Ink on my Apron: Takoyaki
Unlike lesser mortals who may have made their peace with having to wait until a future trip to Japan was on the cards or worse still, reconcile themselves to the idea of never eating takoyaki again, Ahmed decided to take matters into his own hands and pander to his own cravings. This is a sentiment that resonates with the tenacious foodie in me. After all, if you can’t find it, why not fix it yourself.
The best food stories usually require a rite of passage and overcoming a fair share of trials and tribulations to stumble across a hidden gem that may not otherwise have crossed your path. By this measure, Ahmed Tahnoon’s life has definitely come full circle – a fact that the 31-year-old Emirati electronics engineer and restaurateur realised just a few months ago when he chanced upon a social media post he had shared from his first trip to Japan in 2014. Ahmed had uploaded a picture of himself sampling a fried street treat in Osaka and had wrongly captioned it as Dango, a popular snack that he thought he recognised from anime. As fate would have it, this spherical savoury dumpling that actually goes by the name takoyaki has now become his bread and butter, so to speak, and it was the elusive pursuit of the same in Dubai that proved to be the catalyst for launching his standalone restaurant Spheerz.
While Ahmed’s journey may have been fraught with obstacles, a few lucky others such as myself are lucky tohave our first brush with the almost mythical unicorn of a snack on Dubai’s culinary landscape at his pop-up kiosk in Global Village. My trips to the seasonal theme park featuring traditional food and handicrafts from more than 75 countries have become a bit of an annual pilgrimage and every year I have to credit these expeditions for some great food discoveries. If I were to chronicle all the great revelations that I owe to Global Village the list would be endless but marked by some standouts such as honest-to-goodness Pakistani kebabs and parathas at Bundoo Khan, lobster rolls that leave behind a tell-tale buttery trail on your lips, Turkish baked potatoes stuffed to bursting point, Emirati deep-fried lugeimat dipped in an indulgent sticky date syrup and chimney cakes served straight from the oven with a “Watch out, it’s hot!” disclaimer that falls upon deaf ears and all-too-eager fingers.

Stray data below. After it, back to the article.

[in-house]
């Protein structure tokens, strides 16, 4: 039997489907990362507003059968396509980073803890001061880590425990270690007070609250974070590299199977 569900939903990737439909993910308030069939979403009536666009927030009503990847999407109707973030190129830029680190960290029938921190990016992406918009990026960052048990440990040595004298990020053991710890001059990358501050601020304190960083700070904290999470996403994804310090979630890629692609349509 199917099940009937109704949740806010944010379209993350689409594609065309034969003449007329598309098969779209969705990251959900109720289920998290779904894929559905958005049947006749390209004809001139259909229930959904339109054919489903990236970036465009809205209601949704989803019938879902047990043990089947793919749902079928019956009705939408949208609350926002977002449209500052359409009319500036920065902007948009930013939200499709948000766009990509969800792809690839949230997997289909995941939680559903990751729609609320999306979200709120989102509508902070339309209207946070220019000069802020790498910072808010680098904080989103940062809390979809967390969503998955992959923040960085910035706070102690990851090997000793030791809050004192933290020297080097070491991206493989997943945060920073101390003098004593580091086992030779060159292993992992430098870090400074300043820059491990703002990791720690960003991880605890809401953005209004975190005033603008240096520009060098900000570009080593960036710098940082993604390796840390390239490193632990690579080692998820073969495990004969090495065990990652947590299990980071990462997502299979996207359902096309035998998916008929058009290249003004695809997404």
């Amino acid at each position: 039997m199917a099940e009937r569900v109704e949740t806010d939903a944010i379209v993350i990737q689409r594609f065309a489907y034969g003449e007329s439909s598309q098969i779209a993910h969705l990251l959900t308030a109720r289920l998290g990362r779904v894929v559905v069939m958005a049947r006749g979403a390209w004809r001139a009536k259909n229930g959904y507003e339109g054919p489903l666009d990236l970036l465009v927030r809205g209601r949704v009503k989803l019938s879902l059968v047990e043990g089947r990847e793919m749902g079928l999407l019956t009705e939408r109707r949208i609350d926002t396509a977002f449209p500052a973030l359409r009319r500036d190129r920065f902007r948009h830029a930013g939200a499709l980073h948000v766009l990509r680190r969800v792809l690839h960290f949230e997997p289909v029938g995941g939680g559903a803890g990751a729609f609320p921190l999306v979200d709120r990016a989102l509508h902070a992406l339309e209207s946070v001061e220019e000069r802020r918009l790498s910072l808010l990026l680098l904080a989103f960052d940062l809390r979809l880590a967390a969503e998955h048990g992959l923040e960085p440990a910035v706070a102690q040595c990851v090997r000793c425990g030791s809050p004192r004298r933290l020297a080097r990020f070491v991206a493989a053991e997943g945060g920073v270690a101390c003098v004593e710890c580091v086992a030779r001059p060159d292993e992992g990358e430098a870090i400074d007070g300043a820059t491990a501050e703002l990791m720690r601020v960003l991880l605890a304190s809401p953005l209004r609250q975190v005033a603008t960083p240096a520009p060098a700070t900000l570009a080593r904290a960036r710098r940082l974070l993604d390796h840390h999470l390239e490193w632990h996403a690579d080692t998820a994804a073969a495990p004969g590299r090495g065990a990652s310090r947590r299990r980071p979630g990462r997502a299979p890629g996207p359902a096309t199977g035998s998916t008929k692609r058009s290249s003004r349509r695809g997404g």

I watch as Ahmed fills the pan with the pre-prepared takoyaki batter.
Good food, we both seem to understand, has the ability to stop you in your tracks and as in Ahmed’s case, take over your life for a year or two. When asked about his initial reaction to takoyaki, Ahmed says, quite simply, that he loved it instantly and found himself wondering how he had never tried it before. It was this insatiable appetite for takoyaki that consumed him on his return to Dubai and compelled him to look in vain for restaurants that could give him his fix. While Dubai is widely acknowledged as a global culinary hotspot, Ahmed was amazed to find that he couldn’t come across a single place that served the Japanese favourite. Unlike lesser mortals who may have made their peace with having to wait until a future trip to Japan was on the cards or worse still, reconcile themselves to the idea of never eating takoyaki again, Ahmed decided to take matters into his own hands and pander to his own cravings. This is a sentiment that resonates with the tenacious foodie in me. After all, if you can’t find it, why not fix it yourself.